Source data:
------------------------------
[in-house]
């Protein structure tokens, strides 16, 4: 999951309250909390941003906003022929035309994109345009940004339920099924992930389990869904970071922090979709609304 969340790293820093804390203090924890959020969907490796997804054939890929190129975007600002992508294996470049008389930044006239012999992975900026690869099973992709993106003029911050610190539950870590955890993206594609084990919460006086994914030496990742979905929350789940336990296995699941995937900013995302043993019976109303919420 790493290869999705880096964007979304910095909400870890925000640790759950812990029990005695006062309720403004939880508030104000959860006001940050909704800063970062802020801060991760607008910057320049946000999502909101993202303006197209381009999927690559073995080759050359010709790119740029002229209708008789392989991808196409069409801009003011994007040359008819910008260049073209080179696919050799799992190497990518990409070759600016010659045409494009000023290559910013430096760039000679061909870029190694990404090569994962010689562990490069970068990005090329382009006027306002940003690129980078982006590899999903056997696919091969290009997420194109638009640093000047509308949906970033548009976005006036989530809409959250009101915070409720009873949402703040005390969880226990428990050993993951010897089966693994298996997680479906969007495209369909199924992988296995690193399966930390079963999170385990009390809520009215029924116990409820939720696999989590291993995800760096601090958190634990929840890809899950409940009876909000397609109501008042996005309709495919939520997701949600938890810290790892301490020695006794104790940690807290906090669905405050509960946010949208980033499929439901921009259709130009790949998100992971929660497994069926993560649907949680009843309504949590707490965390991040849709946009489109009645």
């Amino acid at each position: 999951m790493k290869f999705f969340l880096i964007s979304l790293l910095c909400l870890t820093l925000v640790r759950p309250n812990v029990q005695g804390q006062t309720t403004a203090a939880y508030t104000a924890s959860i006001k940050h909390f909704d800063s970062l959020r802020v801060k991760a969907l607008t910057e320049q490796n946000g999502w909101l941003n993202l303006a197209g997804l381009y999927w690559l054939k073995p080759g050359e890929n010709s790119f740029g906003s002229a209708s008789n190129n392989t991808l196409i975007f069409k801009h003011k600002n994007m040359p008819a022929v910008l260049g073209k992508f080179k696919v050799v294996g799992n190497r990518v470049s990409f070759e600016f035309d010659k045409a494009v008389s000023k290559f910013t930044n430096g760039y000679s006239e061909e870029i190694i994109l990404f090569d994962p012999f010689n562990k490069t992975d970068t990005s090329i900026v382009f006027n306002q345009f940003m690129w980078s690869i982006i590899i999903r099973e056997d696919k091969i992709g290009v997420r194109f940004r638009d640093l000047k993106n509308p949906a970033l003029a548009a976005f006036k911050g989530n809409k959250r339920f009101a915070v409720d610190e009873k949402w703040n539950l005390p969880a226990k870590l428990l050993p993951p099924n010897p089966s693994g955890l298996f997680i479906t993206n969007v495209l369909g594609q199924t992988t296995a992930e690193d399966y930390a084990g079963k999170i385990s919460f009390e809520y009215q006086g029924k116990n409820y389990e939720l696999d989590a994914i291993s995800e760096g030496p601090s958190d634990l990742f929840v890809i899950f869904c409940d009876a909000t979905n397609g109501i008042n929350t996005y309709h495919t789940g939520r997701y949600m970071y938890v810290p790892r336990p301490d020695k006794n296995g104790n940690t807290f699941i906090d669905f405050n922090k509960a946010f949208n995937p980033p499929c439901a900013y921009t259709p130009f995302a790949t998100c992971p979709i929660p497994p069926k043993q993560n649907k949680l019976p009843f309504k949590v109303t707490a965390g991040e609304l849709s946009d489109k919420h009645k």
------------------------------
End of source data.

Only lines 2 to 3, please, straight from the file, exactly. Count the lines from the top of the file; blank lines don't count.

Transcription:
């Protein structure tokens, strides 16, 4: 999951309250909390941003906003022929035309994109345009940004339920099924992930389990869904970071922090979709609304 969340790293820093804390203090924890959020969907490796997804054939890929190129975007600002992508294996470049008389930044006239012999992975900026690869099973992709993106003029911050610190539950870590955890993206594609084990919460006086994914030496990742979905929350789940336990296995699941995937900013995302043993019976109303919420 790493290869999705880096964007979304910095909400870890925000640790759950812990029990005695006062309720403004939880508030104000959860006001940050909704800063970062802020801060991760607008910057320049946000999502909101993202303006197209381009999927690559073995080759050359010709790119740029002229209708008789392989991808196409069409801009003011994007040359008819910008260049073209080179696919050799799992190497990518990409070759600016010659045409494009000023290559910013430096760039000679061909870029190694990404090569994962010689562990490069970068990005090329382009006027306002940003690129980078982006590899999903056997696919091969290009997420194109638009640093000047509308949906970033548009976005006036989530809409959250009101915070409720009873949402703040005390969880226990428990050993993951010897089966693994298996997680479906969007495209369909199924992988296995690193399966930390079963999170385990009390809520009215029924116990409820939720696999989590291993995800760096601090958190634990929840890809899950409940009876909000397609109501008042996005309709495919939520997701949600938890810290790892301490020695006794104790940690807290906090669905405050509960946010949208980033499929439901921009259709130009790949998100992971929660497994069926993560649907949680009843309504949590707490965390991040849709946009489109009645």
């Amino acid at each position: 999951m790493k290869f999705f969340l880096i964007s979304l790293l910095c909400l870890t820093l925000v640790r759950p309250n812990v029990q005695g804390q006062t309720t403004a203090a939880y508030t104000a924890s959860i006001k940050h909390f909704d800063s970062l959020r802020v801060k991760a969907l607008t910057e320049q490796n946000g999502w909101l941003n993202l303006a197209g997804l381009y999927w690559l054939k073995p080759g050359e890929n010709s790119f740029g906003s002229a209708s008789n190129n392989t991808l196409i975007f069409k801009h003011k600002n994007m040359p008819a022929v910008l260049g073209k992508f080179k696919v050799v294996g799992n190497r990518v470049s990409f070759e600016f035309d010659k045409a494009v008389s000023k290559f910013t930044n430096g760039y000679s006239e061909e870029i190694i994109l990404f090569d994962p012999f010689n562990k490069t992975d970068t990005s090329i900026v382009f006027n306002q345009f940003m690129w980078s690869i982006i590899i999903r099973e056997d696919k091969i992709g290009v997420r194109f940004r638009d640093l000047k993106n509308p949906a970033l003029a548009a976005f006036k911050g989530n809409k959250r339920f009101a915070v409720d610190e009873k949402w703040n539950l005390p969880a226990k870590l428990l050993p993951p099924n010897p089966s693994g955890l298996f997680i479906t993206n969007v495209l369909g594609q199924t992988t296995a992930e690193d399966y930390a084990g079963k999170i385990s919460f009390e809520y009215q006086g029924k116990n409820y389990e939720l696999d989590a994914i291993s995800e760096g030496p601090s958190d634990l990742f929840v890809i899950f869904c409940d009876a909000t979905n397609g109501i008042n929350t996005y309709h495919t789940g939520r997701y949600m970071y938890v810290p790892r336990p301490d020695k006794n296995g104790n940690t807290f699941i906090d669905f405050n922090k509960a946010f949208n995937p980033p499929c439901a900013y921009t259709p130009f995302a790949t998100c992971p979709i929660p497994p069926k043993q993560n649907k949680l019976p009843f309504k949590v109303t707490a965390g991040e609304l849709s946009d489109k919420h009645k």